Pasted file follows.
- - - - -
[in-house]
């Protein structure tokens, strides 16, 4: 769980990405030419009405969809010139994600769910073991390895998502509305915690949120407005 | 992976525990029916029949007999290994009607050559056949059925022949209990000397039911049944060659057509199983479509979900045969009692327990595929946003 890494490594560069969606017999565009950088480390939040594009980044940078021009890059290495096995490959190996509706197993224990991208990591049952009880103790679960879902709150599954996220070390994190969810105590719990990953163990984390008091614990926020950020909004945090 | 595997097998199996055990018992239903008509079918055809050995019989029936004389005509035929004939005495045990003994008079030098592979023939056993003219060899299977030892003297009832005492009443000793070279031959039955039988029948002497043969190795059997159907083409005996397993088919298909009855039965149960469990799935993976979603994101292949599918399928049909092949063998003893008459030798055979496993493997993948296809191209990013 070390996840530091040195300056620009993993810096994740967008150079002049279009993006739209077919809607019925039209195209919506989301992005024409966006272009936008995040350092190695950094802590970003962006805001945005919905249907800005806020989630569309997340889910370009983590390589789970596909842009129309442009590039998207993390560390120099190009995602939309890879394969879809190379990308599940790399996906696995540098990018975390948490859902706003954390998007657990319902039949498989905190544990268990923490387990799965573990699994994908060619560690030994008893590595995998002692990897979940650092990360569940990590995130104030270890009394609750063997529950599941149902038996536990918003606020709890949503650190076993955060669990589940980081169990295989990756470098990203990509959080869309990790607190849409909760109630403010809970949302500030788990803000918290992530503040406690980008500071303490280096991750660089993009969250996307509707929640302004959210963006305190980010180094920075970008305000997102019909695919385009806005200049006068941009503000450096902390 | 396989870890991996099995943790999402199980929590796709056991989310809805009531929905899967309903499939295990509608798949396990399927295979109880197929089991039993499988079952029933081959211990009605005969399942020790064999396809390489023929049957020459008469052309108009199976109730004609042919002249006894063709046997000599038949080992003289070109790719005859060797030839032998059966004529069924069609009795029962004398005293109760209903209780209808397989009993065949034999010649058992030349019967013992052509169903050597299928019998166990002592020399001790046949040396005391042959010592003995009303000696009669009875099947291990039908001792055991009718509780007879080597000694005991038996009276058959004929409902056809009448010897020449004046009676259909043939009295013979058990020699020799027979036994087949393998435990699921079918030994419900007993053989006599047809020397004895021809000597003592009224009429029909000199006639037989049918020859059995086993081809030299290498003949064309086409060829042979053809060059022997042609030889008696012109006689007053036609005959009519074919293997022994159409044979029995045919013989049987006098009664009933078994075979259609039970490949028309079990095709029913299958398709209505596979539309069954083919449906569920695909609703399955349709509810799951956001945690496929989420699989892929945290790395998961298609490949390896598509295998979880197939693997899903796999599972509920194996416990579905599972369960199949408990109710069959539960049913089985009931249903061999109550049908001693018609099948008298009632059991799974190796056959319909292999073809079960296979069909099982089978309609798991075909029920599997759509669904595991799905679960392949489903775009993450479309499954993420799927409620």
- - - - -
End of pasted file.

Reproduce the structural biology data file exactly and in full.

[in-house]
């Protein structure tokens, strides 16, 4: 769980990405030419009405969809010139994600769910073991390895998502509305915690949120407005 | 992976525990029916029949007999290994009607050559056949059925022949209990000397039911049944060659057509199983479509979900045969009692327990595929946003 890494490594560069969606017999565009950088480390939040594009980044940078021009890059290495096995490959190996509706197993224990991208990591049952009880103790679960879902709150599954996220070390994190969810105590719990990953163990984390008091614990926020950020909004945090 | 595997097998199996055990018992239903008509079918055809050995019989029936004389005509035929004939005495045990003994008079030098592979023939056993003219060899299977030892003297009832005492009443000793070279031959039955039988029948002497043969190795059997159907083409005996397993088919298909009855039965149960469990799935993976979603994101292949599918399928049909092949063998003893008459030798055979496993493997993948296809191209990013 070390996840530091040195300056620009993993810096994740967008150079002049279009993006739209077919809607019925039209195209919506989301992005024409966006272009936008995040350092190695950094802590970003962006805001945005919905249907800005806020989630569309997340889910370009983590390589789970596909842009129309442009590039998207993390560390120099190009995602939309890879394969879809190379990308599940790399996906696995540098990018975390948490859902706003954390998007657990319902039949498989905190544990268990923490387990799965573990699994994908060619560690030994008893590595995998002692990897979940650092990360569940990590995130104030270890009394609750063997529950599941149902038996536990918003606020709890949503650190076993955060669990589940980081169990295989990756470098990203990509959080869309990790607190849409909760109630403010809970949302500030788990803000918290992530503040406690980008500071303490280096991750660089993009969250996307509707929640302004959210963006305190980010180094920075970008305000997102019909695919385009806005200049006068941009503000450096902390 | 396989870890991996099995943790999402199980929590796709056991989310809805009531929905899967309903499939295990509608798949396990399927295979109880197929089991039993499988079952029933081959211990009605005969399942020790064999396809390489023929049957020459008469052309108009199976109730004609042919002249006894063709046997000599038949080992003289070109790719005859060797030839032998059966004529069924069609009795029962004398005293109760209903209780209808397989009993065949034999010649058992030349019967013992052509169903050597299928019998166990002592020399001790046949040396005391042959010592003995009303000696009669009875099947291990039908001792055991009718509780007879080597000694005991038996009276058959004929409902056809009448010897020449004046009676259909043939009295013979058990020699020799027979036994087949393998435990699921079918030994419900007993053989006599047809020397004895021809000597003592009224009429029909000199006639037989049918020859059995086993081809030299290498003949064309086409060829042979053809060059022997042609030889008696012109006689007053036609005959009519074919293997022994159409044979029995045919013989049987006098009664009933078994075979259609039970490949028309079990095709029913299958398709209505596979539309069954083919449906569920695909609703399955349709509810799951956001945690496929989420699989892929945290790395998961298609490949390896598509295998979880197939693997899903796999599972509920194996416990579905599972369960199949408990109710069959539960049913089985009931249903061999109550049908001693018609099948008298009632059991799974190796056959319909292999073809079960296979069909099982089978309609798991075909029920599997759509669904595991799905679960392949489903775009993450479309499954993420799927409620």